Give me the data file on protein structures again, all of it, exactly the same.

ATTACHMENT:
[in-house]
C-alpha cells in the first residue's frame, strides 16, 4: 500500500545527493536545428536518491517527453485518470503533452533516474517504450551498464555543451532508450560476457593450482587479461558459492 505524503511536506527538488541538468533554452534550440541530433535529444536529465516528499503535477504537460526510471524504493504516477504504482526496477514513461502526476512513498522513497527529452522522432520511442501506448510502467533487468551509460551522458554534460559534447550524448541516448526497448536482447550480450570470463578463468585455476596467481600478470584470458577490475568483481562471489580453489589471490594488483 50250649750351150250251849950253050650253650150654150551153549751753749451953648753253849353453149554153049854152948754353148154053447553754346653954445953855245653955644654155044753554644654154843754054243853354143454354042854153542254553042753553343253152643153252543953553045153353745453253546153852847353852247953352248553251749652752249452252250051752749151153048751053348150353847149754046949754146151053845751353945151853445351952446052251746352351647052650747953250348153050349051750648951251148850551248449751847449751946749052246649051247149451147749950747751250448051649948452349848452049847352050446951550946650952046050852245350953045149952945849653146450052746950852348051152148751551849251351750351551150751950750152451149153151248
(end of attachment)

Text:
[in-house]
C-alpha cells in the first residue's frame, strides 16, 4: 500500500545527493536545428536518491517527453485518470503533452533516474517504450551498464555543451532508450560476457593450482587479461558459492 505524503511536506527538488541538468533554452534550440541530433535529444536529465516528499503535477504537460526510471524504493504516477504504482526496477514513461502526476512513498522513497527529452522522432520511442501506448510502467533487468551509460551522458554534460559534447550524448541516448526497448536482447550480450570470463578463468585455476596467481600478470584470458577490475568483481562471489580453489589471490594488483 50250649750351150250251849950253050650253650150654150551153549751753749451953648753253849353453149554153049854152948754353148154053447553754346653954445953855245653955644654155044753554644654154843754054243853354143454354042854153542254553042753553343253152643153252543953553045153353745453253546153852847353852247953352248553251749652752249452252250051752749151153048751053348150353847149754046949754146151053845751353945151853445351952446052251746352351647052650747953250348153050349051750648951251148850551248449751847449751946749052246649051247149451147749950747751250448051649948452349848452049847352050446951550946650952046050852245350953045149952945849653146450052746950852348051152148751551849251351750351551150751950750152451149153151248